PV Sindhu says All England Championship is 'like any normal Super Series tournament' for her
PV Sindhu doesn't want to attach any special significance to the All England Championship and said she would be treating the prestigious event like any other Super Series tournament.
New Delhi: Rio Olympic silver medallist PV Sindhu doesn't want to attach any special significance to the upcoming All England Championship and said she would be treating the prestigious premier event like any other Super Series tournament.
"I consider the All England as like any normal Super Series tournament. People may think as if it's a big tournament by its name," Sindhu told PTI in an exclusive interview.
"But as a player, I would be playing the same players who I play in other Super Series tournaments, so it is the same for me," said the 21-year-old from Hyderabad who trains at Pullela Gopichand's badminton academy at Gachibowli.
The marquee $600,000 tournament is scheduled to be held from 7 to 12 March in Birmingham.
Her mentor and coach Gopichand and legendary Prakash Padukone are the only two Indians who have won the All England Championship ever with Saina Nehwal coming tantalisingly close to claiming the title in 2015 before losing to Olympic champion Carolina Marin.
However, Sindhu has in the past broken many records when she became the first Indian women's shuttler to win a bronze at the 2013 World Championship and repeating the feat at the next edition at Denmark.
The Indian also had broken new grounds when she became the first Indian shuttler to win a silver at the Rio Olympics, losing to Marin in the final.
"I am preparing well and every match is equally important in the tournament. I have been playing with boys here which is helpful for me. I'm training hard day and night to achieve the goal," said Sindhu, who will open her campaign against Denmark's Mette Poulsen.
The sixth seeded Indian is likely to meet World No 1 Tai Tzu Ying in the quarter-finals, an opponent against whom she has lost five times including the defeat at the Hong Kong Open.
Asked if she has learnt to handle pressure better now, Sindhu, who became the youngest recipient of Padma Shri in 2015, said: "I have no tension. I only play to give my best."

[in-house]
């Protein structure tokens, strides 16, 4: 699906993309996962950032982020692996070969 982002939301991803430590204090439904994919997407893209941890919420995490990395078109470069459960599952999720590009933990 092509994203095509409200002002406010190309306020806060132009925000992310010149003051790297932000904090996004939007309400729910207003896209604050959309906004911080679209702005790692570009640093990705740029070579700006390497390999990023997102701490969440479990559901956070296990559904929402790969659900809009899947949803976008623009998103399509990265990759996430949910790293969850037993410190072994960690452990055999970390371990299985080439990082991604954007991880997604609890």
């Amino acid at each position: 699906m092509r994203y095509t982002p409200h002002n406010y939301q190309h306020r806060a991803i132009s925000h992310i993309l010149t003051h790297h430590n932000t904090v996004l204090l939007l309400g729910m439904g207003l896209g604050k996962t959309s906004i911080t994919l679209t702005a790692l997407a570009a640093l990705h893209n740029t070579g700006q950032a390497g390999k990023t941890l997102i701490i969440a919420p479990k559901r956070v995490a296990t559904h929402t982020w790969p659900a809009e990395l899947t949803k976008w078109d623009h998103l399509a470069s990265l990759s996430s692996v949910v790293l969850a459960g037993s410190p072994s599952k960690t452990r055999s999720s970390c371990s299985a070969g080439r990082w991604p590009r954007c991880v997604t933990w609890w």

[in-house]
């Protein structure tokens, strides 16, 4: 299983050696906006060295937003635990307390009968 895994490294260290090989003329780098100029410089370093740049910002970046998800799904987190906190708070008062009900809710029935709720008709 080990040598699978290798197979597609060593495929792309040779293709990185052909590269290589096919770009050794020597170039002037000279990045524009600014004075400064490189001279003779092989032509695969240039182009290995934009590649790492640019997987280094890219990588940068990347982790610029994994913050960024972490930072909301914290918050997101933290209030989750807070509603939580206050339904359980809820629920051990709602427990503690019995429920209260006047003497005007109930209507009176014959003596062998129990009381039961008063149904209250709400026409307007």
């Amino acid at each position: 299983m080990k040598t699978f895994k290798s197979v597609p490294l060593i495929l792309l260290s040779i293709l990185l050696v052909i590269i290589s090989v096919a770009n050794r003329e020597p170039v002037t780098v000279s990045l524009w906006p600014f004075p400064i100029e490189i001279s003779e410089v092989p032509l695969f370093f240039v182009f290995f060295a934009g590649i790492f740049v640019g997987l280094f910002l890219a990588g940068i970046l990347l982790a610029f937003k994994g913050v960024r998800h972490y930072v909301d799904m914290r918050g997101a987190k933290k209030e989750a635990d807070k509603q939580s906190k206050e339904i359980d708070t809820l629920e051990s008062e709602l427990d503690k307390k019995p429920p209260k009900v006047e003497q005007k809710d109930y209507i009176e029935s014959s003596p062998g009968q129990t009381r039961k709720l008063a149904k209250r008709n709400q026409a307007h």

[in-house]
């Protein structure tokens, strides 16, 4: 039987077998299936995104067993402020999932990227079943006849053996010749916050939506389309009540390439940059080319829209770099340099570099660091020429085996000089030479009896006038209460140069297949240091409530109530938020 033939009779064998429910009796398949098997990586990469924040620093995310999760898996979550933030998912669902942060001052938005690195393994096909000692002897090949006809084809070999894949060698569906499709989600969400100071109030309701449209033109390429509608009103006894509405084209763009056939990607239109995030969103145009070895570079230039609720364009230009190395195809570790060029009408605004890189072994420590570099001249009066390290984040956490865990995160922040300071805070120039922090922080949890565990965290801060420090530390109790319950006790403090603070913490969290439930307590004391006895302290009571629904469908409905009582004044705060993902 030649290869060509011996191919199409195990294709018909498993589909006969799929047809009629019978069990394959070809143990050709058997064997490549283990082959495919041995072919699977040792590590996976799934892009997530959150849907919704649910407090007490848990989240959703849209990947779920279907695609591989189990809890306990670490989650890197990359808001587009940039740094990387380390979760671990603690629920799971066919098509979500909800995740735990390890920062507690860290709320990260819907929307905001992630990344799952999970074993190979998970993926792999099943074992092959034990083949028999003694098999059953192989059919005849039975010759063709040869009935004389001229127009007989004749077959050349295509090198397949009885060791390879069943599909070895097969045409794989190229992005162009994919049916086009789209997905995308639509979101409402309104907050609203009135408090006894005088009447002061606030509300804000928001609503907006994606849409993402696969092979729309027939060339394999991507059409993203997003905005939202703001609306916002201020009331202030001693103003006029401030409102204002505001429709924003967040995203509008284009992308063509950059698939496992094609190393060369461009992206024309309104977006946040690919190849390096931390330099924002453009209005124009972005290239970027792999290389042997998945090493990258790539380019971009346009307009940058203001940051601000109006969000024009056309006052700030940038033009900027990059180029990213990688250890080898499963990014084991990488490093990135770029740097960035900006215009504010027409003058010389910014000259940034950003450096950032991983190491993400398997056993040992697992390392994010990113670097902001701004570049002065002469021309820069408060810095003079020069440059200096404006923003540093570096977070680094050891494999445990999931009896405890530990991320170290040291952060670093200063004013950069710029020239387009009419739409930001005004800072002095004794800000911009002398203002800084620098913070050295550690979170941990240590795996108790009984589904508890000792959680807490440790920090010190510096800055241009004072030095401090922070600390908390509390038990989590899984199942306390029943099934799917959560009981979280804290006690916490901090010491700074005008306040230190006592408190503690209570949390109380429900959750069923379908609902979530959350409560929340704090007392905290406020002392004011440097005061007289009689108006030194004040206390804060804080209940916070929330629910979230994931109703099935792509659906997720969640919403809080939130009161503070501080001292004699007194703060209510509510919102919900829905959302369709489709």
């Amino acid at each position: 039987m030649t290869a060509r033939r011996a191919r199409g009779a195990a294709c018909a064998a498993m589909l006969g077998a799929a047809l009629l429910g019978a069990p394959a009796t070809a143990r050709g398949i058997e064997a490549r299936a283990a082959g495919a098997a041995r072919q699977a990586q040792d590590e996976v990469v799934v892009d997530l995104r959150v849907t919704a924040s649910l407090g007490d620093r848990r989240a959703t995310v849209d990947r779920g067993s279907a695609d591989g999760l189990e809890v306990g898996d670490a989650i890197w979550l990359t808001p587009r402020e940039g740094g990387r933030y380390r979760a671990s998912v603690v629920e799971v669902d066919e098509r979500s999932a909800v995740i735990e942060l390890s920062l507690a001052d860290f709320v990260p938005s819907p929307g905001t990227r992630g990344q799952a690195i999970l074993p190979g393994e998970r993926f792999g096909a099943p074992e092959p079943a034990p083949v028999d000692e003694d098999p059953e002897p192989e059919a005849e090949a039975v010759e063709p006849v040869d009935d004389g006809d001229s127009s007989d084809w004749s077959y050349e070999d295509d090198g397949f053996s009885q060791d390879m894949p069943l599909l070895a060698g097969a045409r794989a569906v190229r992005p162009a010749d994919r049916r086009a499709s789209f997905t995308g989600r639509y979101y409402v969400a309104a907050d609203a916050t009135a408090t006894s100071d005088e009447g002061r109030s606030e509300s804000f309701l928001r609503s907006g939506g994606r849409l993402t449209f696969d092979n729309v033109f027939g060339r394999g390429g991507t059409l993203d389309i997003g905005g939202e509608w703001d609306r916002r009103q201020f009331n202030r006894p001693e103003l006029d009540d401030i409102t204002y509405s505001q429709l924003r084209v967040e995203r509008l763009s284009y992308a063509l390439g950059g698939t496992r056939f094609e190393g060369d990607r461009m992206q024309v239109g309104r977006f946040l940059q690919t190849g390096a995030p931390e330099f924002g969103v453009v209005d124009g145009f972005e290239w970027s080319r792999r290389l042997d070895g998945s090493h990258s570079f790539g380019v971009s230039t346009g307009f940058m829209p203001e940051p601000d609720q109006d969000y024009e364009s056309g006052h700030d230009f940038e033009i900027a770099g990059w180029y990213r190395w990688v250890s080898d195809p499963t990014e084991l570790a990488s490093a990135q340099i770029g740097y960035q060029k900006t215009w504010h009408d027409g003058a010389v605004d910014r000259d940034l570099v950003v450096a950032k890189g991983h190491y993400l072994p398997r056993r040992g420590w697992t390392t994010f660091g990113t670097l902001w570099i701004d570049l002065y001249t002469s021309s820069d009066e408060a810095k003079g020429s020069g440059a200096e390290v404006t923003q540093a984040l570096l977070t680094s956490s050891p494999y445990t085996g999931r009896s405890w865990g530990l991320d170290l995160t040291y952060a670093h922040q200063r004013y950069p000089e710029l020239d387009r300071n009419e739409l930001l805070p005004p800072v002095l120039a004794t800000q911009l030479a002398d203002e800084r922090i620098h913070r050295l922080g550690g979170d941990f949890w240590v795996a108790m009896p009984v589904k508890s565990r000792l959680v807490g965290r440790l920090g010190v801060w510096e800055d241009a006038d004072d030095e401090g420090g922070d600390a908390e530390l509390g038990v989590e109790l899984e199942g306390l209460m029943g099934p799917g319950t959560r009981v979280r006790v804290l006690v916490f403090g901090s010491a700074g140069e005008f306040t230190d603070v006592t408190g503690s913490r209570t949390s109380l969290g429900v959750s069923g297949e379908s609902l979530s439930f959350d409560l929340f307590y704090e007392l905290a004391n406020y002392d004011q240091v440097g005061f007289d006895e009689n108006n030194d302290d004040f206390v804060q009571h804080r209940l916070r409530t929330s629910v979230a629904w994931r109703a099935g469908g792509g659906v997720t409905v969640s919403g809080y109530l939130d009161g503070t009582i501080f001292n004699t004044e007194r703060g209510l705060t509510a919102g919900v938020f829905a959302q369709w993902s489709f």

Sindhu had the best year of her career last season when besides clinching the silver at the Olympics, she also grabbed her maiden Super Series title by winning the China Open and then reached the finals at Hong Kong Super Series to qualify for the prestigious BWF World Super Series Final in Dubai.
She continued her rampaging run in the new season, guiding her team Chennai Smashers to their maiden Premier Badminton League (PBL) crown and then clinching the Syed Modi Grand Prix Gold title last month.
Sindhu then reached her career-best ranking of World No 5, becoming the only the second Indian woman to break into the top five.
Sindhu is now eyeing the World No 3 spot by this year end.
"When I started the season last year, I was expecting that I will improve my rankings. Now I am working hard to reach world number three by the end of this year," Sindhu said.
"There are many important tournaments this year, including the world championship, so I would want to take step by step. My coach will decide what events I will play. Every tournament is important for me."
A struggling Kidambi Srikanth was outplayed by his world number 2 opponent and Tokyo Olympics gold medallist Viktor Axelsen, who won the first match 21-12, 21-13 in 38 minutes.
Meanwhile, the men's team, which is already through to the quarter-finals, suffered a 1-4 defeat in their last group match, setting them up against Denmark in the last-eight stage
It was a second straight 5-0 win for India, with the team having beaten the Netherlands by an identical margin on Sunday.